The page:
Christina Santiago listened to Tegan and Sara and other “lesbionic music.” You know — Alanis Morissette, Antigone Rising, Melissa Etheridge, Ani DiFranco, Alix Olson “etc etc.” She played softball and was a serial monogamist who always went for “Caucasian soft butches.” Back when she was in school at Albany she and Gaby would get wasted trying to pick up girls there. They came out to each other at the same time.
After Christina’s Mom died of breast cancer, Christina kinda kicked off a lifelong dedication to activism, starting with Breast Cancer Walks. She grew into a passionate and dedicated advocate for LGBTQ and Latina women and dedicated her life and career to it.
She’d been shining really bright since moving to Chicago in 2004, where she’s been manager of HBHC’s Lesbian Community Care Project for nearly six years and spearheaded their expansion of services to women. She recently earned HBHC’s highest staff honor, The 2010 Spirit Award.
She is described as “the greatest advocate for equal health care for all, (and) the greatest advocate for equality for all.”
In an interview on NY1, her friend Erica Rico described her like this: “You never could be sad around her. She just brightened up a room, just her presence, her smile alone.”
She is described by her colleagues as “working tirelessly to improve the lives of women, particularly LGBTQ women.”
She is described by the president of The Howard Brown Health Center as “as brilliant as she was beautiful… as smart and talented as she was funny. She was all of the things that you could hope for in a friend and a family member.”
She is described by her colleagues as “irreplacable.”
She is described by her best friend as “my sister.”
Here’s the story of Gaby’s first car accident: Christina borrowed her Mom’s white Saturn and used it to pick up Gaby and Gaby’s girlfriend at the time from Hartsdale. Then Christina found out that her girlfriend, who was coming in from upstate, was lost in the Bronx.
“All Nena needed to know was that her white boo was lost in the South Bronx and she kicked that Saturn up to 110 mph,” Gaby remembers. They did three 360 degree turns on The Bronx River Parkway before slamming into the divider but getting saved by seat belts. So Gaby’s Dad came and took them to rescue the hapless white girl in the Bronx. “My ex always had a dislike of Christina after that but I thought it was kinda awesome,” Gaby says. “She just wanted to save her chick, you know?”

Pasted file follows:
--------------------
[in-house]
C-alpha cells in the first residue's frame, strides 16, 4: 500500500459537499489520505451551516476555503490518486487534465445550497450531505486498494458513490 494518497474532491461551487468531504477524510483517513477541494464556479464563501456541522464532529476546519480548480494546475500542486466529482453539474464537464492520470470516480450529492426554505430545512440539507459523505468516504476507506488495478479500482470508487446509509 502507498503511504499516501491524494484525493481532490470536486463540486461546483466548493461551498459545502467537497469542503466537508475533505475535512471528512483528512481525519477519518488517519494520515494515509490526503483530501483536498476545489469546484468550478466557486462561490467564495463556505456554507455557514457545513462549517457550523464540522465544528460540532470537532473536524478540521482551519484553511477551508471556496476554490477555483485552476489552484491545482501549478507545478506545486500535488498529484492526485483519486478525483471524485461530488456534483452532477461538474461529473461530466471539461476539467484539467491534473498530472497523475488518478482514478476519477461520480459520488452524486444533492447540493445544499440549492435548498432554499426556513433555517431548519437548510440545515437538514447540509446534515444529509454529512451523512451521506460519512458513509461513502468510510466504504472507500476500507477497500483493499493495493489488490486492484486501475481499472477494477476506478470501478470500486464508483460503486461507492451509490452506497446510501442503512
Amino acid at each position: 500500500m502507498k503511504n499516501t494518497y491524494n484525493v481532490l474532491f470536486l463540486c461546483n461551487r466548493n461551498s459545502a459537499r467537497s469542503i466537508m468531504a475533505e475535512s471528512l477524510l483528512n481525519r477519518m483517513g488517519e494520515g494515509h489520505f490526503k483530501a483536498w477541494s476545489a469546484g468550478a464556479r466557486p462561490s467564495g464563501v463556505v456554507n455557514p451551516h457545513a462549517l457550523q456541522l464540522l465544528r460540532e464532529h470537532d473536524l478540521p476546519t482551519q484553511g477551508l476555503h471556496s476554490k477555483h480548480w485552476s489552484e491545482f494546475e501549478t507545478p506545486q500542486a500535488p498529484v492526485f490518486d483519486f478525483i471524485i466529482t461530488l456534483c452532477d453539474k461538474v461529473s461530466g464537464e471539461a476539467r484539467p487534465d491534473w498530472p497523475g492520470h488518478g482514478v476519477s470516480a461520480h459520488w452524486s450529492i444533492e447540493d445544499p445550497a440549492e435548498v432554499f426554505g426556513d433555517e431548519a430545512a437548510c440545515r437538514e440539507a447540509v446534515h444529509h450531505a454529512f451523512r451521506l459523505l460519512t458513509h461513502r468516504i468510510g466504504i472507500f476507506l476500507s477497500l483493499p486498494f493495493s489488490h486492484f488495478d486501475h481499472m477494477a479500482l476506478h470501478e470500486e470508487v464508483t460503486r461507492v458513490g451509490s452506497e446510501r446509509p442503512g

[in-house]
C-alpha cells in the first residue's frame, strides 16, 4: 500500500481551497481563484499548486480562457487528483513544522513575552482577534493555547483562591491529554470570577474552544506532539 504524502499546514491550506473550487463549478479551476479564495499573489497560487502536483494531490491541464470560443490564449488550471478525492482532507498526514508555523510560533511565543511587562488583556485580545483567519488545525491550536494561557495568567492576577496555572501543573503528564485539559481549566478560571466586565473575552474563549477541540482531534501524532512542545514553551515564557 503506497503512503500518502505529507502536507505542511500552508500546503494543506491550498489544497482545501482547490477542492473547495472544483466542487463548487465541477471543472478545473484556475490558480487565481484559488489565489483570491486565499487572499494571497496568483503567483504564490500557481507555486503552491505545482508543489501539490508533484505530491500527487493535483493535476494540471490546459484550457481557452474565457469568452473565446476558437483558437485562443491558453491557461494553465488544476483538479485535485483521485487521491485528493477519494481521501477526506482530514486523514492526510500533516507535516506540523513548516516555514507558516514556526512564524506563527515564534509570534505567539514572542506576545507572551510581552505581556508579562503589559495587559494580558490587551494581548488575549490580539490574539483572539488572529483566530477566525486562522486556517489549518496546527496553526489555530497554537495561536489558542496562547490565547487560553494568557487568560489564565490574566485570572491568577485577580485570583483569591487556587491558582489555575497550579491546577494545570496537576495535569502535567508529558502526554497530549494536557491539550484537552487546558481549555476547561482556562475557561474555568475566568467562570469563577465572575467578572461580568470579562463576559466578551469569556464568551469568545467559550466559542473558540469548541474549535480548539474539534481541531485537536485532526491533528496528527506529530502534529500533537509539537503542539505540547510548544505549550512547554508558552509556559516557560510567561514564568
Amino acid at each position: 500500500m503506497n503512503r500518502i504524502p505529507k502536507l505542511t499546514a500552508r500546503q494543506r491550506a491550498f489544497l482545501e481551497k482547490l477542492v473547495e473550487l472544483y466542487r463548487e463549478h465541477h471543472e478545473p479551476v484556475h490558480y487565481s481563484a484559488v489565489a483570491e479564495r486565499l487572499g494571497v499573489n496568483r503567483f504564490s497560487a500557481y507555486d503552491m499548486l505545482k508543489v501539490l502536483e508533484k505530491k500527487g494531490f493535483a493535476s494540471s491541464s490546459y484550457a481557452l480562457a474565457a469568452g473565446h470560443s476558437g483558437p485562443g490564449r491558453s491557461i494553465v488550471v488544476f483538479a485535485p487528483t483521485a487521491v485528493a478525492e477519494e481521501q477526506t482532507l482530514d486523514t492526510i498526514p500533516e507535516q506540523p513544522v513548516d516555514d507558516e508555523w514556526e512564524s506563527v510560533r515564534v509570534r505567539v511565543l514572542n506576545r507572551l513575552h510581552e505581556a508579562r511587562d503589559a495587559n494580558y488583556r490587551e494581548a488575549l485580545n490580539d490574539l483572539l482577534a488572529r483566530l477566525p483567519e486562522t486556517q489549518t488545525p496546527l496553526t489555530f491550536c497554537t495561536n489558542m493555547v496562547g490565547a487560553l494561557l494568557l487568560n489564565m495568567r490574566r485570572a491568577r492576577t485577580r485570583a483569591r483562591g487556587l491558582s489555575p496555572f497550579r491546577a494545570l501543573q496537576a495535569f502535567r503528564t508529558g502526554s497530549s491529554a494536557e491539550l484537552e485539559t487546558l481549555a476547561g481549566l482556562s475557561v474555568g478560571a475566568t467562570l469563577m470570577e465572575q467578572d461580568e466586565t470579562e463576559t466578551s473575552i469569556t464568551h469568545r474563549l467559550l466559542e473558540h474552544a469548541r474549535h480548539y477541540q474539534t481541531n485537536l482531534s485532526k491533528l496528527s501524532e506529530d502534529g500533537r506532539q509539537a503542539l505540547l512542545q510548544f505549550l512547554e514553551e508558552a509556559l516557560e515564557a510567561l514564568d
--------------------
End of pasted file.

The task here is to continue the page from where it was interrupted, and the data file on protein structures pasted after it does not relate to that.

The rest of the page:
What happens next? There must be some mistake. She was on the motherfucking GROUND making shit happen. She believed in you, all of you tigers. She was loved and she was loved by someone we love an awful lot. So I think that Christina’s body may be gone, but she still believes in you.
Gaby told NY1:
“I know a lot of people who are waiting for their dreams to come true, and Christina was living her dreams.”
Gaby told us:
“I always told Christina that she was the one. The leader, the grown-up. The one making the difference, and that I was just a bum slacker/stoner/poet. And she would always tell me that I was important and my writing and poetry and short films were just as important as what she did. She would build me up all the time and talk about how art was as powerful as politics and its own form of activism.
She’d say: I need you to make what I do beautiful.”
Support the effort to get a NO H8 shoot in The Bronx to do a photoshoot in Christina’s memory.
Support Amigas Latinas.
Support The Howard Brown Health Center.